|Kevin Garnett: Being called soft ‘still lives in the back of our minds’||12.06.12 at 1:51 am ET|
Kevin Garnett had heard enough about how the Celtics couldn’t rebound. He had heard it from the fans, media and even his head coach.
Doc Rivers put another carrot in front of his team this week when he said Kevin Love and the Timberwolves would kill the Celtics on the glass if they didn’t bring energy Wednesday night. Safe to say, the message hit home with Garnett and the Celtics, who outrebounded Minnesota, 45-41 in a 104-94 win at TD Garden.
“I think what you see here is that we as a team are trying to be better at rebounding,” Garnett said. “Doc’s been on our [butt] about giving up offensive rebounds, playing tougher, establishing something. Obviously, being called soft is not something that you want to be called. It still lives in the back of our minds. Still a work in progress.”
“This is a very good team we played tonight,” Garnett said beating a Timberwolves team that handled the Sixers a night before in Philadelphia. “They put it to Philly the night before and obviously they played back to back, but a very good team. Kevin Love has been a cast over there and it was by no means an easy game for us.”
Garnett finished with 18 points and 10 rebounds as his energy and attack mentality against Kevin Love led the way.
“When I’m out there hoopin’, I’m not really conscious of when it comes to defense,” Garnett said. “I know where my energy needs to be. I know my primary role. But I’m efficient. I know what I’m doing. I try to be aggressive when they need to be.”
Love had 19 points and 13 rebounds but the Celtics we able to control the Minnesota front court.
“We were aggressive, and we were aggressive from the early part of the game,” Garnett said. “We established a post early on. I thought defensively we played with a lot of energy. We made them go to their second and third options which is something they don’t like to do, but we did a decent job on Kevin. He obviously had a double double but for the most part we slowed him down a little bit and controlled the tempo. Having Rondo back was big for us, I thought he brought a lot of big energy. He was excited that he was back and probably fed off that.”
|Rajon Rondo loves short answers, winter hats||at 12:58 am ET|
Celtics point guard Rajon Rondo returned from his two-game suspension against the Timberwolves, unleashed a typical Rajon Rondo performance (17 points, 11 assists, 5 turnovers) in a 104-94 win and delivered a quintessential Rajon Rondo postgame press conference. The only thing different was his winter hat.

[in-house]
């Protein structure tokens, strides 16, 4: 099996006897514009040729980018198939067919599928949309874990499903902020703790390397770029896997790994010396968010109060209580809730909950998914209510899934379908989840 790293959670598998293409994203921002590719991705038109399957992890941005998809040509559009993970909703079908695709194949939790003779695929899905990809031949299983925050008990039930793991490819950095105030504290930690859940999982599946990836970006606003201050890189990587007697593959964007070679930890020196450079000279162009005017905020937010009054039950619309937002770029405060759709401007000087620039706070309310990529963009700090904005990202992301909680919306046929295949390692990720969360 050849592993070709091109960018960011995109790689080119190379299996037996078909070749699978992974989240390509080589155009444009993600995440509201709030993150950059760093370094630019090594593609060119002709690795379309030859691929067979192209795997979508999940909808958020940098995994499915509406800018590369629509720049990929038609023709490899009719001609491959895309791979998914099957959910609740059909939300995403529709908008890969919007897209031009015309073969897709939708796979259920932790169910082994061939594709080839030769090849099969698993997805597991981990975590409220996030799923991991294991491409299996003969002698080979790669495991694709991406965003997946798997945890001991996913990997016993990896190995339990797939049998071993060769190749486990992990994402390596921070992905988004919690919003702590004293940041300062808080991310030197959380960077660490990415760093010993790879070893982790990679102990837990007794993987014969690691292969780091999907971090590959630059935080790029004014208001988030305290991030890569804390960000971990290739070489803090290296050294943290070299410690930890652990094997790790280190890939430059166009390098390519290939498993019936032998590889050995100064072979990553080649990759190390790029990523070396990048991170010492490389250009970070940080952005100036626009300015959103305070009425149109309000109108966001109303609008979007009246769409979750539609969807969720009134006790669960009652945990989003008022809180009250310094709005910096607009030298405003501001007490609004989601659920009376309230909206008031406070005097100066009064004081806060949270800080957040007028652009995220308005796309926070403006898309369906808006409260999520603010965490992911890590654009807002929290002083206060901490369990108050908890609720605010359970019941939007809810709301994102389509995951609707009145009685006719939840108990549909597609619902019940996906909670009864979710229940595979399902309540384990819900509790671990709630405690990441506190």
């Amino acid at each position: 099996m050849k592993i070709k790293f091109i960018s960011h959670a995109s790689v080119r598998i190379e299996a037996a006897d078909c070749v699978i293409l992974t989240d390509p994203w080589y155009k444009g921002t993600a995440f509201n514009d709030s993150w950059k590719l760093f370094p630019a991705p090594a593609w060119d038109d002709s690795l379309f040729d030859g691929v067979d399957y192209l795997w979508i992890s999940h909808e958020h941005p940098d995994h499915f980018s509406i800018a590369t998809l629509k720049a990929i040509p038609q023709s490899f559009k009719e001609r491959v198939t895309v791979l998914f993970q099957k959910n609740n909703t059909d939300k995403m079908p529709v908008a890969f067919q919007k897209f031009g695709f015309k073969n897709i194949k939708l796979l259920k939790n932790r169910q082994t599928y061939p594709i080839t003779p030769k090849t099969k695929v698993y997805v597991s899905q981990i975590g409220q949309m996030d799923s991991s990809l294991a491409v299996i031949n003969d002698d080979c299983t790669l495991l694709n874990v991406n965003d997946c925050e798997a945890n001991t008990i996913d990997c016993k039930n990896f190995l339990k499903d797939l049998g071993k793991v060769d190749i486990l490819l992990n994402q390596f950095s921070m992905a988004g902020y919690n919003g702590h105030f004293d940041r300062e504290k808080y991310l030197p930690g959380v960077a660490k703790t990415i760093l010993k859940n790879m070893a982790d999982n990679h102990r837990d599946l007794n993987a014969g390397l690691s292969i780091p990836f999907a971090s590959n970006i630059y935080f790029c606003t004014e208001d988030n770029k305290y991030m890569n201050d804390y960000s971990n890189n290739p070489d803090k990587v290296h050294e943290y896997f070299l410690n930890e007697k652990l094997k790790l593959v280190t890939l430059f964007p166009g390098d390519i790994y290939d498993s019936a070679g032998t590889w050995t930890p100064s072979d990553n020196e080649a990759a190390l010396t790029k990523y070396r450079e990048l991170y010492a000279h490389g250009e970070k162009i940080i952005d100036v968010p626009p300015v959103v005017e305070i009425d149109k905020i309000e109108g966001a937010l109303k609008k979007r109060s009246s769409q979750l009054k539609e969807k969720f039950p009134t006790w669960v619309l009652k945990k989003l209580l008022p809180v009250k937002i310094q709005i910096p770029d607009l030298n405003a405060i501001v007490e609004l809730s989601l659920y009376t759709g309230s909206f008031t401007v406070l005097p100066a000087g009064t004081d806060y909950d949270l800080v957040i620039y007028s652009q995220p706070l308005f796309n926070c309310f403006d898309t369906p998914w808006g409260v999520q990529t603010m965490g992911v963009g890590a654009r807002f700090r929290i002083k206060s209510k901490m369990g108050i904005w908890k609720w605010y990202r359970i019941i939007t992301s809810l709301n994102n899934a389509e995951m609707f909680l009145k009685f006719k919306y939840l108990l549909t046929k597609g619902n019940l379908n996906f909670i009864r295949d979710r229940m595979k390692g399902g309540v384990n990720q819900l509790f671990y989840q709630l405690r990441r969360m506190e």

How did it feel to get back out there? “Good.”
Was the adrenaline pumping? “No.”
Kevin Garnett said the Celtics were hyped to have you back. Did you feel that? “No.”
How long did it take to to find your rhythm after missing two games? “Two seconds.”
How much easier is the game when you establish Garnett early? “He played well.”
What was working in the third quarter? “Ball movement, we got some stops and guys made plays.”
How important was it to outperform a good rebounding team? “We just rebounded the ball.”
What do you notice about Garnett when he faces his old team? “He plays well every time.”
Why do you think that is? “I don’t know. You’ve got to ask Kevin.”
Are you seeing more positives from this team? “It’s just one game. It’s hard to say.”
Are you sensing improved chemistry with the new guys? “I don’t know.”
What do you expect from the back-to-back against the 76ers this weekend? “A lot of running.”
Are these big games because the division is so tight? “For us, every game is big.”
After an oh so Rondo pregnant pause, he offered his most sincere sentiment of the night: “Our record is not where we want it to be, so every game counts and every game is big.”
|Doc Rivers: ‘Just glad’ Austin Rivers is playing while Avery Bradley provides ‘great news’||12.05.12 at 8:04 pm ET|
Sometimes Celtics head coach Doc Rivers sounds a lot like Bill Belichick.
Such was the case Wednesday pre-game when he was told that Avery Bradley told reporters he’s “maybe a week or two” from returning to practice after a pair of shoulder surgeries.
“Is that right? That’s great to hear,” Rivers said with a hearty laugh and smile. “I’m very happy to hear the news! Honestly, I didn’t know that because I don’t check. [Trainer Eddie Lacerte] will tell us when it’s time. I don’t focus on that stuff, guys being out. I have to focus on the guys wearing the uniform. With Avery, I talk to him every day and see how he’s doing, and I kid him about it but I don’t really ask.”
Rivers also spoke about his son Austin playing for the New Orleans Hornets, who may be on the verge of changing their name. Names like the Pelicans and Brass have been thrown out there to give the team a more regional flare. “I’m just glad he’s playing,” Rivers said.
On the return of Greg Stiemsma: “I’d love to have him here but I’m happy for him. He took advantage of a great situation, and I’m glad he did. He was terrific here.”
On Kevin Garnett and his impact on the Celtics and Timberwolves: “There’s a Hall of Fame and then there’s a table at the Hall of Fame Kevin has a table at the Hall of Fame”
Rivers said that Leandro Barbosa showed up Wednesday and will dress but is hoping to stay away from playing him as he is still under the weather.
|Avery Bradley: ‘I feel like we’re a lot closer’||at 8:03 pm ET|
Told prior to Wednesday’s game that injured guard Avery Bradley feels a week or two away from returning to practice, Celtics coach Doc Rivers knew better than to bite on any timetables before talking to trainer Ed Lacerte.
“Thanks for telling me,” joked Rivers, who remains in daily contact with Bradley and the training staff about the status of the 22-year-old’s ailing shoulders. “I didn’t know that.”
Even Bradley backed off the two-week timeframe in case he ruins an early Christmas surprise for the Celtics.
“No timeframe,” he said. “We did at first, but we kind of got away from the timeframes, because when we were doing the timeframes, they weren’t consistent. Sometimes we would meet the timeframe and sometimes I wouldn’t be prepared when it got around the time. So, we stopped doing timeframes.”